* South Carolina reactors to cost more than $9 billion
* New schedule puts units online in 2017, 2018 (Adds comment, byline)
By Eileen O’Grady
HOUSTON, March 30 (Reuters) - The U.S. Nuclear Regulatory Commission on Friday approved a license for Scana Corp to build two reactors at the Summer nuclear station in South Carolina, the agency’s second approval of additional nuclear units to be built in two months after a 30-year construction hiatus.
Scana and its partner, state-owned electric agency Santee Cooper, want to build two AP1000 reactors at the Summer site near Jenkinsville, at a projected cost of $9 billion. The 1,100-megawatt units are expected to begin operating in 2017 and 2018.
Friday’s action “is a significant event for our company and marks the culmination of an intense review by the NRC,” said Kevin Marsh, Scana’s chief executive, in a statement.
In February, the NRC approved Southern Co’s proposed Vogtle reactors in a 4-1 vote.
No nuclear power plants have been licensed in the United States since 1979 when the partial meltdown of the reactor core of the Three Mile Island plant in Pennsylvania led to design changes that caused construction costs for nuclear plants to skyrocket and other projects to be canceled.
An expected revival of nuclear construction in the United States has now been tempered by falling natural gas prices and slow growth in electric demand.
Marsh said the country will be watching Scana and Southern as they move ahead with full construction activity.
“It’s important that we deliver these plants as designed, on schedule and on budget,” Marsh told Reuters. “That’s the challenge people will be watching.”
SCE&G’s 55-percent share of the two new reactors’ cost is now estimated at $5.8 billion, below earlier forecasts, Marsh said, adding that he’s confident the plant can be built on budget despite some cost overruns, blamed, in part, on an eight-month delay in NRC approval of the license.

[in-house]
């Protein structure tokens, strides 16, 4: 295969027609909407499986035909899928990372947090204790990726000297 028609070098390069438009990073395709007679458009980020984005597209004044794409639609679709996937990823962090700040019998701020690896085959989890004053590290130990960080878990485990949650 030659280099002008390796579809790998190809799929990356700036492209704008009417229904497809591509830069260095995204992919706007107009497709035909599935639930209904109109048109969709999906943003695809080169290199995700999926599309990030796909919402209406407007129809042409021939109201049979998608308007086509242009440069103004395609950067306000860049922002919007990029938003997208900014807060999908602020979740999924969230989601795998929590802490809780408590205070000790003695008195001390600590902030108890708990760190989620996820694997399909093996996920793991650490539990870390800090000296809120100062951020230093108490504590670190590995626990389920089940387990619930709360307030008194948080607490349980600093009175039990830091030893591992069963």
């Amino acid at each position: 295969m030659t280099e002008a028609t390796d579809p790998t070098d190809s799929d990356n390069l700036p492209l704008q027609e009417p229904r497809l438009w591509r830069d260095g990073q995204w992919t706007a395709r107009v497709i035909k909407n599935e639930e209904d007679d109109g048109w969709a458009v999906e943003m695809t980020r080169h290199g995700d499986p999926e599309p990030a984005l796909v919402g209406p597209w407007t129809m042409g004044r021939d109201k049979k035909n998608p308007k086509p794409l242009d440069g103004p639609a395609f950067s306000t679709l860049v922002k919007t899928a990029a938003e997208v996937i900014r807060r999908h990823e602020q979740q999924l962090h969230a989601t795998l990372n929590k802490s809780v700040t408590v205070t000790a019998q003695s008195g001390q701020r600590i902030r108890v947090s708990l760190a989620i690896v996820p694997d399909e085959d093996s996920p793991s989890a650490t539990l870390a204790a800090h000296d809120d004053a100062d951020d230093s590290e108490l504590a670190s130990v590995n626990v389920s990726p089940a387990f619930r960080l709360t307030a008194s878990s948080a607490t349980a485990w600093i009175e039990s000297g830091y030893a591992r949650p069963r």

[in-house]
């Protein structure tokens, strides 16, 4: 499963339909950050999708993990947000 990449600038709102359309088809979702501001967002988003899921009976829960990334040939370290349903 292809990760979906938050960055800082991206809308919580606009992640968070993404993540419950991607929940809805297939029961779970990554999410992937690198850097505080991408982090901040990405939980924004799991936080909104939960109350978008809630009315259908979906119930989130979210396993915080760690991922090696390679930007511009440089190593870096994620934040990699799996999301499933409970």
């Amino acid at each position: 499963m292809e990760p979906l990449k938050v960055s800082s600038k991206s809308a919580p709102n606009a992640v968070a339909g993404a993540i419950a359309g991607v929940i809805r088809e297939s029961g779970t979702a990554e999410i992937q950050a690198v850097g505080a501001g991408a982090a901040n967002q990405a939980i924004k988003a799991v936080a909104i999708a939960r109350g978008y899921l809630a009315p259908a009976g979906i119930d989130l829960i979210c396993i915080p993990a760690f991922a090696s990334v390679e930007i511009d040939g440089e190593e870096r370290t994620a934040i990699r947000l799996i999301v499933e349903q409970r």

On Thursday, SCE&G reached a preliminary agreement to settle a dispute over early cost overruns with contractors Shaw Group and Westinghouse Electric, a unit of Toshiba Corp .
Although current natural gas prices are at a 10-year low, Marsh said the costly nuclear project will protect his utility’s customers from future fuel-price volatility.
“This is a 60-year decision for us,” he said, citing the inability to lock in low gas prices for more than a few years.
An opponent of the plant called the NRC action “wrong-headed” in light of gas prices and increased safety concerns.
“The much-touted nuclear renaissance has fizzled in the face of falling prices of natural gas, lower electricity demand and the impacts of the Fukushima nuclear disaster,” said Tom Clements of the Alliance for Nuclear Accountability, who previously fought approval of the Summer reactors.
As he did last month, NRC chairman Gregory Jaczko cast a lone dissenting vote against the new Summer units, citing a need for the agency to make sure all safety issues raised by Japan’s Fukushima nuclear disaster are incorporated into new reactors before they are allowed to operate.
Congressman Edward Markey of Massachusetts, a critic of the industry, called the 4-1 vote “another victory for the nuclear industry’s effort to avoid implementation of the safety upgrades” in the wake of the Fukushima disaster.
“Access to reliable and low-cost electricity will be key to job creation and economic development opportunities as we continue rebuilding our state’s economy,” Lonnie Carter, Santee Cooper president, said in a release.
Santee Cooper has been working to attract partners, including Duke Energy and two Florida utilities, to reduce its 45-percent ownership stake in the new Summer reactors to about 20 percent, citing slowing demand for power following the 2008 recession.
SCE&G customers are already paying for certain costs related to the new Summer units under a state law designed to encourage nuclear development. Early construction work is under way at the site 25 miles (40 km) northwest of Columbia.
Interest in building new nuclear plants resurfaced a decade ago when gas prices soared and the U.S. Congress was expected to place costly limits on emissions of carbon dioxide produced by fossil-fueled power plants.
But the case for widespread U.S. nuclear plant construction has since eroded due to abundant gas supplies, slow electricity demand in a weak U.S. economy and uncertainty following the Fukushima disaster. (Reporting by Eileen O’Grady; Editing by David Gregorio, Dale Hudson and Bob Burgdorfer)